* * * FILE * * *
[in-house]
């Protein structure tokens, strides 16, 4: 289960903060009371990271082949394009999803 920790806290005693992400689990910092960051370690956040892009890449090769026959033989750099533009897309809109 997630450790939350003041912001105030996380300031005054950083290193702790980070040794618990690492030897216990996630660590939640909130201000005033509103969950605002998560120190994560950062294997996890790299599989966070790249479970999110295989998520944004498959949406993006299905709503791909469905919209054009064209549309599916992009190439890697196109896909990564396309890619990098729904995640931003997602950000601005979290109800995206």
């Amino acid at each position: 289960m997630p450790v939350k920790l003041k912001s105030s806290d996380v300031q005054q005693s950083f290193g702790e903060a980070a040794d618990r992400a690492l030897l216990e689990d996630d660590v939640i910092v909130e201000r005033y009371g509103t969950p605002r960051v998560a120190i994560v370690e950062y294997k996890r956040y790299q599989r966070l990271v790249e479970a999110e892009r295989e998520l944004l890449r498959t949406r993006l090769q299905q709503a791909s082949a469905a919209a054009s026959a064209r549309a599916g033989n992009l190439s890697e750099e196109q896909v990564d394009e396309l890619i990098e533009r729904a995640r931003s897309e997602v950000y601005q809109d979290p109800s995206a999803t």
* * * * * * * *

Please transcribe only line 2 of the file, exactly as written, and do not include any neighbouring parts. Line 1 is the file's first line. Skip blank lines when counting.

């Protein structure tokens, strides 16, 4: 289960903060009371990271082949394009999803 920790806290005693992400689990910092960051370690956040892009890449090769026959033989750099533009897309809109 997630450790939350003041912001105030996380300031005054950083290193702790980070040794618990690492030897216990996630660590939640909130201000005033509103969950605002998560120190994560950062294997996890790299599989966070790249479970999110295989998520944004498959949406993006299905709503791909469905919209054009064209549309599916992009190439890697196109896909990564396309890619990098729904995640931003997602950000601005979290109800995206």